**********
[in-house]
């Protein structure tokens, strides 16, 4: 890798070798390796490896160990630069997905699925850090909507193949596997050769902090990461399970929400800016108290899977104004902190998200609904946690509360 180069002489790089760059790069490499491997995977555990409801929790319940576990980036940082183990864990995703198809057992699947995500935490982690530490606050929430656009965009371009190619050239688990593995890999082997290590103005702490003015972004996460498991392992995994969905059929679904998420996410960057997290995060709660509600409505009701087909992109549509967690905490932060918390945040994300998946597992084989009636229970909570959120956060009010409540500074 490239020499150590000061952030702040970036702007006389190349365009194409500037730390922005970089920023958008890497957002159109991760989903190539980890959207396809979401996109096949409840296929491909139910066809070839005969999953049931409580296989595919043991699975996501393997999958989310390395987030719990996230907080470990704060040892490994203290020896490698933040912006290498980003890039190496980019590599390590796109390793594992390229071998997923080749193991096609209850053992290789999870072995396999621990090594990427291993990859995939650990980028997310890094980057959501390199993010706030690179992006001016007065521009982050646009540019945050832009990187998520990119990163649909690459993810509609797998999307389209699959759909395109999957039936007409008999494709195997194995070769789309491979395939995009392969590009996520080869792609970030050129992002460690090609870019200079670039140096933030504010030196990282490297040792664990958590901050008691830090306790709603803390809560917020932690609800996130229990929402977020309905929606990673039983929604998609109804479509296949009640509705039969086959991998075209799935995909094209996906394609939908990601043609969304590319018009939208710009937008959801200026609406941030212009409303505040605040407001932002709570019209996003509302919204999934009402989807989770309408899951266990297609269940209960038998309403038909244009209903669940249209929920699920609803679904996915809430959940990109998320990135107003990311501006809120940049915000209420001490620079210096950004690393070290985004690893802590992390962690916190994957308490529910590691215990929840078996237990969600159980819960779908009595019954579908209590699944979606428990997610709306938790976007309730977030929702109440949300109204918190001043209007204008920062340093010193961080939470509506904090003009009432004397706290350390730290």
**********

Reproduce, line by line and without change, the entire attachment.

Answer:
[in-house]
């Protein structure tokens, strides 16, 4: 890798070798390796490896160990630069997905699925850090909507193949596997050769902090990461399970929400800016108290899977104004902190998200609904946690509360 180069002489790089760059790069490499491997995977555990409801929790319940576990980036940082183990864990995703198809057992699947995500935490982690530490606050929430656009965009371009190619050239688990593995890999082997290590103005702490003015972004996460498991392992995994969905059929679904998420996410960057997290995060709660509600409505009701087909992109549509967690905490932060918390945040994300998946597992084989009636229970909570959120956060009010409540500074 490239020499150590000061952030702040970036702007006389190349365009194409500037730390922005970089920023958008890497957002159109991760989903190539980890959207396809979401996109096949409840296929491909139910066809070839005969999953049931409580296989595919043991699975996501393997999958989310390395987030719990996230907080470990704060040892490994203290020896490698933040912006290498980003890039190496980019590599390590796109390793594992390229071998997923080749193991096609209850053992290789999870072995396999621990090594990427291993990859995939650990980028997310890094980057959501390199993010706030690179992006001016007065521009982050646009540019945050832009990187998520990119990163649909690459993810509609797998999307389209699959759909395109999957039936007409008999494709195997194995070769789309491979395939995009392969590009996520080869792609970030050129992002460690090609870019200079670039140096933030504010030196990282490297040792664990958590901050008691830090306790709603803390809560917020932690609800996130229990929402977020309905929606990673039983929604998609109804479509296949009640509705039969086959991998075209799935995909094209996906394609939908990601043609969304590319018009939208710009937008959801200026609406941030212009409303505040605040407001932002709570019209996003509302919204999934009402989807989770309408899951266990297609269940209960038998309403038909244009209903669940249209929920699920609803679904996915809430959940990109998320990135107003990311501006809120940049915000209420001490620079210096950004690393070290985004690893802590992390962690916190994957308490529910590691215990929840078996237990969600159980819960779908009595019954579908209590699944979606428990997610709306938790976007309730977030929702109440949300109204918190001043209007204008920062340093010193961080939470509506904090003009009432004397706290350390730290």